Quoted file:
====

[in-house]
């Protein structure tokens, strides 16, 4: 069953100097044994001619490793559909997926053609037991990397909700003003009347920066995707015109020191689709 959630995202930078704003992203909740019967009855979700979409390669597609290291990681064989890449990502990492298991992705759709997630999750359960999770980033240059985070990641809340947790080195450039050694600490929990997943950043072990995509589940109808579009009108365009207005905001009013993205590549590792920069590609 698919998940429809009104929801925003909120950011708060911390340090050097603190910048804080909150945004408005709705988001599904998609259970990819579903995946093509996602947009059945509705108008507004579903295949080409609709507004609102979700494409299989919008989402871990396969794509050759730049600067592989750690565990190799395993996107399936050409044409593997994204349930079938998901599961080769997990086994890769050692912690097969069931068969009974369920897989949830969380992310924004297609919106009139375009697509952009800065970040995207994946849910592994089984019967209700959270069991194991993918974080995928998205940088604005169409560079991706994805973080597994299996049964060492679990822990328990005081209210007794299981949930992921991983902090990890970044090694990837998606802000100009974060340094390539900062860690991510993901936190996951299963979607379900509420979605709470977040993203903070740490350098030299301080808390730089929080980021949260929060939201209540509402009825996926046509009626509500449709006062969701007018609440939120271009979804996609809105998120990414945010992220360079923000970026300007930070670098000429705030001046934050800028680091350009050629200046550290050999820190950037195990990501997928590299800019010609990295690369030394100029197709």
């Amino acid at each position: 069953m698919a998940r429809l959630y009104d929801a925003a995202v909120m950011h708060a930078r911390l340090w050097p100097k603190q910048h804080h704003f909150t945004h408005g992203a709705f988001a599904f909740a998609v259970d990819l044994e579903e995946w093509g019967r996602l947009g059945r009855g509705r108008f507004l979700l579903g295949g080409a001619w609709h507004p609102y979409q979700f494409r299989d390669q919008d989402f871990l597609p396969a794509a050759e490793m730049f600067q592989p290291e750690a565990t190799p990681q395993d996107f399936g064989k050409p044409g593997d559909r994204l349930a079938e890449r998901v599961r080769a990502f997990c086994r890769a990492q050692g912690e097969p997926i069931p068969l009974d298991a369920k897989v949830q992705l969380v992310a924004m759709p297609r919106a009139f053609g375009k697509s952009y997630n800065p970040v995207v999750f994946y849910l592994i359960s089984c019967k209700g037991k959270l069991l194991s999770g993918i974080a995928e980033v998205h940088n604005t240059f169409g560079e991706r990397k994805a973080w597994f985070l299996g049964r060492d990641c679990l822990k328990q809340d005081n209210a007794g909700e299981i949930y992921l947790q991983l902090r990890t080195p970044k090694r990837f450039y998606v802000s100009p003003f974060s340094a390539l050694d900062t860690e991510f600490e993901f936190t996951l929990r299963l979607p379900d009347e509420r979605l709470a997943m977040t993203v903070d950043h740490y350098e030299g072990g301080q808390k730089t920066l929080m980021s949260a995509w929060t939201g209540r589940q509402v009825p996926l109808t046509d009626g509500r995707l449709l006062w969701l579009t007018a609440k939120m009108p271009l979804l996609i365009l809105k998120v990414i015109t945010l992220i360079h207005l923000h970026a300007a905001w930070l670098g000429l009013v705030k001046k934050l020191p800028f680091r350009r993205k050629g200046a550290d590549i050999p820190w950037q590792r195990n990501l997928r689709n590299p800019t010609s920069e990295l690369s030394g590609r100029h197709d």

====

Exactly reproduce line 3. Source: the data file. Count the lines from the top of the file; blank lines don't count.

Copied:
């Amino acid at each position: 069953m698919a998940r429809l959630y009104d929801a925003a995202v909120m950011h708060a930078r911390l340090w050097p100097k603190q910048h804080h704003f909150t945004h408005g992203a709705f988001a599904f909740a998609v259970d990819l044994e579903e995946w093509g019967r996602l947009g059945r009855g509705r108008f507004l979700l579903g295949g080409a001619w609709h507004p609102y979409q979700f494409r299989d390669q919008d989402f871990l597609p396969a794509a050759e490793m730049f600067q592989p290291e750690a565990t190799p990681q395993d996107f399936g064989k050409p044409g593997d559909r994204l349930a079938e890449r998901v599961r080769a990502f997990c086994r890769a990492q050692g912690e097969p997926i069931p068969l009974d298991a369920k897989v949830q992705l969380v992310a924004m759709p297609r919106a009139f053609g375009k697509s952009y997630n800065p970040v995207v999750f994946y849910l592994i359960s089984c019967k209700g037991k959270l069991l194991s999770g993918i974080a995928e980033v998205h940088n604005t240059f169409g560079e991706r990397k994805a973080w597994f985070l299996g049964r060492d990641c679990l822990k328990q809340d005081n209210a007794g909700e299981i949930y992921l947790q991983l902090r990890t080195p970044k090694r990837f450039y998606v802000s100009p003003f974060s340094a390539l050694d900062t860690e991510f600490e993901f936190t996951l929990r299963l979607p379900d009347e509420r979605l709470a997943m977040t993203v903070d950043h740490y350098e030299g072990g301080q808390k730089t920066l929080m980021s949260a995509w929060t939201g209540r589940q509402v009825p996926l109808t046509d009626g509500r995707l449709l006062w969701l579009t007018a609440k939120m009108p271009l979804l996609i365009l809105k998120v990414i015109t945010l992220i360079h207005l923000h970026a300007a905001w930070l670098g000429l009013v705030k001046k934050l020191p800028f680091r350009r993205k050629g200046a550290d590549i050999p820190w950037q590792r195990n990501l997928r689709n590299p800019t010609s920069e990295l690369s030394g590609r100029h197709d």